Goldthread (Coptis groenlandica)

Goldthread (Coptis groenlandica)


I think this is about the most stunning wildflower in bloom at my place right now. The white petals are actually sepals. The actual petals are those yellowish clubs hanging out between the stamens. This plant gets its name from its roots which look like little gold threads. Chewing on them is purported to be an effective treatment for mouth sores, which is where its alternate name – canker root – comes from. I took a lot of shots of these. Here’s another:
Goldthread (Coptis groenlandica)

Goldthread (Coptis groenlandica)


None of the leaves around this flower belong to this plant. I didn’t take any shots of the foliage today (shrug), but they usually show up as three wedge shaped forms joined at a central point with jagged edges on the opposite side. The leaves here are from the star flower (Trientalis borealis), but those aren’t in bloom yet.

Jonathan’s passport is now in the works. He finally got everything together that they wanted, so off it goes. Along with his old passport and his birth certificate! They send him a new passport and return his birth certificate. At first we thought that meant he would be unable to drive, but I have about convinced myself that he still can. They gave him a photocopy of his old passport, and I’m thinking that he could use that for proof of age if we ever got pulled over.

Va set the gears in motion to renew her passport too now. We’ll work on Beth’s and David’s when Beth goes on Spring Break. I’m thinking we might make a jaunt into Canada this summer. I’d like to go to Upstate New York and visit Almanzo Wilder’s home there while we’re in the neighborhood.

The coltsfoot is up now. I noticed it Tuesday and took several photos. This one came out the best:

Coltsfoot (Tussilago farfara)

Coltsfoot (Tussilago farfara)

I wrote about this plant last year and its supposed medicinal properties. It gets the name coltsfoot from the shape of the leaves (which it won’t put out until later). This one was growing near the edge of my woods, and it’s a very small patch (only two stems – about the same as last year). But I know of two other places where it grows in much greater profusion. The first is just down the road from our house. The second is a larger patch near the spring on Intervale Road in Canterbury. The unfortunate thing about both these patches is that they are located on unpaved roads, so every car that passes stirs up dust that gets deposited on the leaves. Not the greatest place to gather edible wild plants.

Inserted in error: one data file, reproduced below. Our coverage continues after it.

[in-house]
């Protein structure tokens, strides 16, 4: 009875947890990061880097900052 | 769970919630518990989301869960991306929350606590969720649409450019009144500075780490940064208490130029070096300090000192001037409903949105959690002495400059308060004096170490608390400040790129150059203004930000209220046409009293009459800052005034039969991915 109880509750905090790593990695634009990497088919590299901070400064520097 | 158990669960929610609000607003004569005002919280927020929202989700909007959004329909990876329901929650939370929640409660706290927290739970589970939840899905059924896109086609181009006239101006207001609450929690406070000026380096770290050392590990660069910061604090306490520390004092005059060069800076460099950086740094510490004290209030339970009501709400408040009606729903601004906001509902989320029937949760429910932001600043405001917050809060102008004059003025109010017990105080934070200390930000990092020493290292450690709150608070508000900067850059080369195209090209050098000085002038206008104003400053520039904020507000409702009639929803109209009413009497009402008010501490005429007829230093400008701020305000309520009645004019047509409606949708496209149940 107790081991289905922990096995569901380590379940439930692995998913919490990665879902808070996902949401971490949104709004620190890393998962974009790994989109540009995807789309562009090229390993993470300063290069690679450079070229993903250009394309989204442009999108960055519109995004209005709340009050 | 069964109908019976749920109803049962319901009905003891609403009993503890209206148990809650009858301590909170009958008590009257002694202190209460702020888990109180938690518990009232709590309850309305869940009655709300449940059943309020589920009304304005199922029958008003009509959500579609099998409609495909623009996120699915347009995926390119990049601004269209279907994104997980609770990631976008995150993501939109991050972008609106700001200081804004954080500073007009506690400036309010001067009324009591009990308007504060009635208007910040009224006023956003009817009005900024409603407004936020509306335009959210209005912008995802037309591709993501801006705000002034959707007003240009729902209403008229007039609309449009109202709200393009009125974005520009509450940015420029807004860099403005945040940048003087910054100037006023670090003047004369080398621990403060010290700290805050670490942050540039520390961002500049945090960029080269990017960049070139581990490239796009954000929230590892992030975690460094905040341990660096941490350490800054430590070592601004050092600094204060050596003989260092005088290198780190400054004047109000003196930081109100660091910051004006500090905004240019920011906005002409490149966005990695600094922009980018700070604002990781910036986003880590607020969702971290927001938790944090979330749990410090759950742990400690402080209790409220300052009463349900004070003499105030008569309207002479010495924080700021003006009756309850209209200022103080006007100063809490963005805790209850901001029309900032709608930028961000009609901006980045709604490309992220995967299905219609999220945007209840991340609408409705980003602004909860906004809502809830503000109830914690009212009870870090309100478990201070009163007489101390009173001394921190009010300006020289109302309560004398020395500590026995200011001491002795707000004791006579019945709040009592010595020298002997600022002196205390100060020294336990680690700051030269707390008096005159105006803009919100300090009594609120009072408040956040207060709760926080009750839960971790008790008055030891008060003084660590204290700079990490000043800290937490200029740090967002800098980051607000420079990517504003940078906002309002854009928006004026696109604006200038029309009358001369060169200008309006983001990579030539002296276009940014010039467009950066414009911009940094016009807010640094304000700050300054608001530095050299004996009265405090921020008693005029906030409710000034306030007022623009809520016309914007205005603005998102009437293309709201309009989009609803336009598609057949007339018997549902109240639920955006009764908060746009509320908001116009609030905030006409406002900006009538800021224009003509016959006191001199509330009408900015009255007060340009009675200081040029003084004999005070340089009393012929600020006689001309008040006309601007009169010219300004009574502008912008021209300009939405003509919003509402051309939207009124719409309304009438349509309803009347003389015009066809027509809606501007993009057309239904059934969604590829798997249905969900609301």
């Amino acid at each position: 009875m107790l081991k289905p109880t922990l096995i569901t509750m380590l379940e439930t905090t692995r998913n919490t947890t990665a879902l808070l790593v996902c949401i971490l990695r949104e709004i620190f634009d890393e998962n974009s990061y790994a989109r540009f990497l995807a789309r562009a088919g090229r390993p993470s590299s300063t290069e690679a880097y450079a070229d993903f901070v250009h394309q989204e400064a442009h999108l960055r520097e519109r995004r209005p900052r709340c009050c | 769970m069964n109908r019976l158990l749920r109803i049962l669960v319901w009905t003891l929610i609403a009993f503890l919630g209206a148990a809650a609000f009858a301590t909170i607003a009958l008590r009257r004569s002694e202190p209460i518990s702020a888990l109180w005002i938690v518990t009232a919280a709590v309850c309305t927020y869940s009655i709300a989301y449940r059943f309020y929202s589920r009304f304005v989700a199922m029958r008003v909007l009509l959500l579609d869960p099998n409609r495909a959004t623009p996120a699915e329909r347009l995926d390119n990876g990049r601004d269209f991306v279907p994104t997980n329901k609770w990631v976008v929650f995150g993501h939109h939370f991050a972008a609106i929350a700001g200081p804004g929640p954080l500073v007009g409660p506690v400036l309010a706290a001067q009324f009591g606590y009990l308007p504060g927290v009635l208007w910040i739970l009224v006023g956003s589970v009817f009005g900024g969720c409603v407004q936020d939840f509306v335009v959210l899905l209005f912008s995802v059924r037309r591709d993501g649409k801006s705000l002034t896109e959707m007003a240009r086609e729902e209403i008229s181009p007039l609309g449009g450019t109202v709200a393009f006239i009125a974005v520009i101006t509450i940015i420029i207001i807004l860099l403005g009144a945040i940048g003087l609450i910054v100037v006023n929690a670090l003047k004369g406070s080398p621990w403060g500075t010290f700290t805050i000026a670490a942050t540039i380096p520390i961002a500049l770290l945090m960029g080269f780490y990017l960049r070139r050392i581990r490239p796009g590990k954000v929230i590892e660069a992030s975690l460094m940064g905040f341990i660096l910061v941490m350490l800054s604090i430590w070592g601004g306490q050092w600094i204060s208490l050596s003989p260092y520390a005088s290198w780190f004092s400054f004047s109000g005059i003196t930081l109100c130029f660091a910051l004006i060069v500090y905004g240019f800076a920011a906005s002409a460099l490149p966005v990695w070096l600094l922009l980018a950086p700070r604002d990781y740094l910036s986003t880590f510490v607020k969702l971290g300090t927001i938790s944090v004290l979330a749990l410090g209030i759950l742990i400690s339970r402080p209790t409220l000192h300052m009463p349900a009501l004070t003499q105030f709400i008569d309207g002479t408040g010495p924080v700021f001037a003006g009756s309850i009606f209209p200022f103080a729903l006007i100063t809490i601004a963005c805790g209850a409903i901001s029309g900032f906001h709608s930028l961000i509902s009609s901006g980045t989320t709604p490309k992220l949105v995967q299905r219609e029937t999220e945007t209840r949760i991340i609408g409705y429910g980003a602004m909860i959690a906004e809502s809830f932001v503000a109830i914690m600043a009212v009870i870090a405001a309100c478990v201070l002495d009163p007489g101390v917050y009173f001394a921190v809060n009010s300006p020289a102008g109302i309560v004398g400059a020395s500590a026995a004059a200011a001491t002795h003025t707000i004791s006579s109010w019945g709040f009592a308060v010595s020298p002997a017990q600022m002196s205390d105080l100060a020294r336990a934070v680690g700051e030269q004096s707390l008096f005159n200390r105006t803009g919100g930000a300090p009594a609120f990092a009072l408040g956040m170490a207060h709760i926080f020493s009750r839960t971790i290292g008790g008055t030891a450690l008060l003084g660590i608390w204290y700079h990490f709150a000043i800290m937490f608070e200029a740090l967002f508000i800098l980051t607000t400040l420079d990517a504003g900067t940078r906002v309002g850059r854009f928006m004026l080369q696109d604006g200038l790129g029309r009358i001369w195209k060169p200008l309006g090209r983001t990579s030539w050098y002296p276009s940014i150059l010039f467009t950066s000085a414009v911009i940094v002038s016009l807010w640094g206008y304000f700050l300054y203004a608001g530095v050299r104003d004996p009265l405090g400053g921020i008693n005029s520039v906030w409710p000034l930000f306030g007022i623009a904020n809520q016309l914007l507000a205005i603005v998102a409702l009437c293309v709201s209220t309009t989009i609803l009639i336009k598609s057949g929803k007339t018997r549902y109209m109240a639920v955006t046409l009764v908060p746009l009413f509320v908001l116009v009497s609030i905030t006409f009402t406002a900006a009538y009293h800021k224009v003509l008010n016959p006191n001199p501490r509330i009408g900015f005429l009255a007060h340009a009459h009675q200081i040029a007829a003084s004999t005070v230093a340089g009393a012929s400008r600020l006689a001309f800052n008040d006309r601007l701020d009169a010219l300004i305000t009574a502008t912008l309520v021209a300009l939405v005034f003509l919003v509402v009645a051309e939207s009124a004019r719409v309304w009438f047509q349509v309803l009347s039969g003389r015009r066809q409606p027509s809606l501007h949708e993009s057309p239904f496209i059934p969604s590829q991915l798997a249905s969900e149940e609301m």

However, that’s not a huge loss. The last time I tried to make candy from the leaves it didn’t turn out all that swimmingly.

It has been raining most of today. In spite of that, I went outside when I got home from work. I’ve been looking for some Coltsfoot (Tussilago farfara) for a couple of weeks now, and today I found it pretty much right where it was growing last year:

Tussilago farfara

Tussilago farfara


I knew where it was going to come up within about a 20 foot radius, and today, it finally reared its head. This particular plant is edible and is purported to be medicinal as well. It has traditionally been used as a cough remedy, but in my opinion, any such effects are purely psychosomatic. Seems like I read a while back that no cough remedy on the market performs better than a placebo, and that agrees with my own personal experience with all cough drops.

The latin name for the genus (Tussilago) means “cough suppressant”, and that root also shows up in the word “Robitussen” (the active ingredient of which was the subject of the previously cited study).

That aside, I did make some rock candy with this stuff last year. This plant will not form leaves until after the flowers go to seed, but once it does, the leaves can be collected and boiled in water for “a while.” I prolly didn’t boil them long enough when I made it. The leaves are then removed, and a bunch of sugar is added. This is boiled down until it becomes really syrupy. Then it is poured into cold water where the syrup freezes into a hard rock candy which is supposed to double as a cough drop (but we’ve already beaten that horse, haven’t we?) When I made some, it was for the candy aspect. It tasted like…. sugar. Like I said, I prolly didn’t boil the leaves long enough.

I looked into this plant a little more tonight and found that it is not native to North America. It was imported by settlers, probably for its medicinal properties. It is now a well-established invasive species. But it doesn’t seem to spread too much, so I’m going to leave it alone in case I want some more sugar candy someday.